Assembly Democrats…Christie’s call for immediate tax cut is theater

TRENTON – It doesn’t appear Democrats in the Assembly are willing to heed Gov. Chris Christie’s requests for tax relief anytime soon let alone before the upcoming 4th of July holiday weekend.

Speaker Sheila Oliver, (D-34), of East Orange, and Assemblyman Lou Greenwald, (D-6), of Voorhees,  said Monday that Christie sent a message during the special session to basically give credence to the fact that revenue collections have been falling short of expectations.

Oliver said the Legislature is willing to work with Christie if his revenue projections hold.

Greenwald dismissed Christie’s plea for immediate tax relief altogether, with he and Oliver rejecting the idea that it was an emergent matter.

“This is theater…This is an opportunity for him to stand on the grand stage.”

Oliver also dismissed the notion that proposing a separate millionaire’s tax was the wrong thing to do in hindsight, since Christie conditionally vetoed it and used it to his advantage by proposing the Senate Democrats’ income tax cut plan in place of it.

“It was not a tactical detour on the part of Assembly Democrats,” she said.

Greenwald said the tax cut Christie supports amounts to a “small pittance” that would not fill up the gas tank, let alone a summer rental.

Oliver said no other state in the country has predicted the kind of revenue realization that New Jersey has.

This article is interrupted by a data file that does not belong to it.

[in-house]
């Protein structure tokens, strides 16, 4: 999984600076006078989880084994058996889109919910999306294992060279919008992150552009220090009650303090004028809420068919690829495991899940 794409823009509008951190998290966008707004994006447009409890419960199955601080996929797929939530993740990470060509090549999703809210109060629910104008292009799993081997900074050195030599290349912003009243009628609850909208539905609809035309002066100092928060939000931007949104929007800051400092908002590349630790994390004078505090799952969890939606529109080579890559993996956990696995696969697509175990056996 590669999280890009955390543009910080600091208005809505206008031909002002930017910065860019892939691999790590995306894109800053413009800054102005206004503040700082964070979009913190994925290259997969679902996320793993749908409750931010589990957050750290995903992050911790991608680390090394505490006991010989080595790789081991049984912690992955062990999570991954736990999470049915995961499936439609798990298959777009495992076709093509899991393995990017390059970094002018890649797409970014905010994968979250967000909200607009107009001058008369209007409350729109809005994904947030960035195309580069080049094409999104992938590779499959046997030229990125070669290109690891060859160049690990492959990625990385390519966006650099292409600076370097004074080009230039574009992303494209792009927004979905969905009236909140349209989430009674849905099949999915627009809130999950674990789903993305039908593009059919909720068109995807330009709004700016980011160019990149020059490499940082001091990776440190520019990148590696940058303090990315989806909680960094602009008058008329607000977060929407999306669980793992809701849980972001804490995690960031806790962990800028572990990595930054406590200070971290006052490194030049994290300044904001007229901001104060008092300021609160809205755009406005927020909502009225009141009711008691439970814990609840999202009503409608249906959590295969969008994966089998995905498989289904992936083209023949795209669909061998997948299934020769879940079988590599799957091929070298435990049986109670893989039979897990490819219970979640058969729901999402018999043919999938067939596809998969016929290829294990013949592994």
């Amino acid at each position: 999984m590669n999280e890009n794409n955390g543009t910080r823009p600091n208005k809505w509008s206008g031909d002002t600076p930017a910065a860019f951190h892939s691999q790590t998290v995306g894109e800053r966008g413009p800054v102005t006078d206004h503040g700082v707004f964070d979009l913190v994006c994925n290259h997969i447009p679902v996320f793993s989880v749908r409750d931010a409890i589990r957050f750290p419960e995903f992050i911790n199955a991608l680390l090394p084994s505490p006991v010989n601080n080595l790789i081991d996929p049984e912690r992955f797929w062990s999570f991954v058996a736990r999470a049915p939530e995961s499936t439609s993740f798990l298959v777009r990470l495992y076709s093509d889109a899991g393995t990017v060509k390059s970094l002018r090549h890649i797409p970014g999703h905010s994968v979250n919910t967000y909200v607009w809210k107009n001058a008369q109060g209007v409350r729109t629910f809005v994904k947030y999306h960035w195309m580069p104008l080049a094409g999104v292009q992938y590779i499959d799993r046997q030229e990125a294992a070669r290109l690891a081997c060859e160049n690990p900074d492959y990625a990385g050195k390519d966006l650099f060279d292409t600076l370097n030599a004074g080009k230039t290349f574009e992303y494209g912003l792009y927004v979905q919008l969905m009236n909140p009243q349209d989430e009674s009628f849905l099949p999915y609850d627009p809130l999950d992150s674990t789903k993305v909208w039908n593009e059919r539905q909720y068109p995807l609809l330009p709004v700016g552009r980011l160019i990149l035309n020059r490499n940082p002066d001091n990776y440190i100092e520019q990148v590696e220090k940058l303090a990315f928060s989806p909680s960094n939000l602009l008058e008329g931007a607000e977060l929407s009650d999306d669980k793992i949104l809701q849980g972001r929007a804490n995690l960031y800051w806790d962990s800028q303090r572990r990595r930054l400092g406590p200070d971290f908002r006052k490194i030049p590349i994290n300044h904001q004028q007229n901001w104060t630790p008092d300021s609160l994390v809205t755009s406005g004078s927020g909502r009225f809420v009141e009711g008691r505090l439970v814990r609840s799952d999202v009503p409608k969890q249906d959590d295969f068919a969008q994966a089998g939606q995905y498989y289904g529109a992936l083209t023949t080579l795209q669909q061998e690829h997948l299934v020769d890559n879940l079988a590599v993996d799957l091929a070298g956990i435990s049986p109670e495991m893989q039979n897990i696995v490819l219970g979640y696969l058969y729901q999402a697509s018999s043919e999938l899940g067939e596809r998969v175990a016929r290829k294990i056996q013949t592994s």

The speaker said Democrats have supported tax cuts, as evidenced by the fact business tax cuts have been included in the 2013 budget. She said it’s now time to provide property tax relief to working-class and middle class families.

“It’s time to flip the switch.”

The Democrats said they will ignore the taunts Christie will inevitably give the public during his summer tour promoting tax cuts.

Assembly Democrats have for months proposed a property tax cut plan ranging between 20 and 25 percent. To help pay for it, they proposed a millionaire’s tax, despite Christie’s constant statements that it’d be vetoed. Christie has been far more receptive, and again expressed public support, for the property tax cut/income tax cut plan propsoed by Senate President Stephen Sweeney (D-3) of West Deptford. That plan would provide an income tax cut equivalent to about a resident’s property taxes being cut by 10 percent. 

When asked about the differences between the two chambers’ tax-cut proposals, Oliver advised not to read too much into it. “At the end of the day, we will make a determination collectively about what direction we are willing to go.’’

“The Assembly has a different point of view. The Senate never initially went in the direction we went in,’’ she said.

The Assembly pushed the millionaire’s tax and a property tax cut that was structured differently than the Senate’s. “All ideas are good ideas,’’ Oliver said. “The majorities in both houses will reach the same place.’’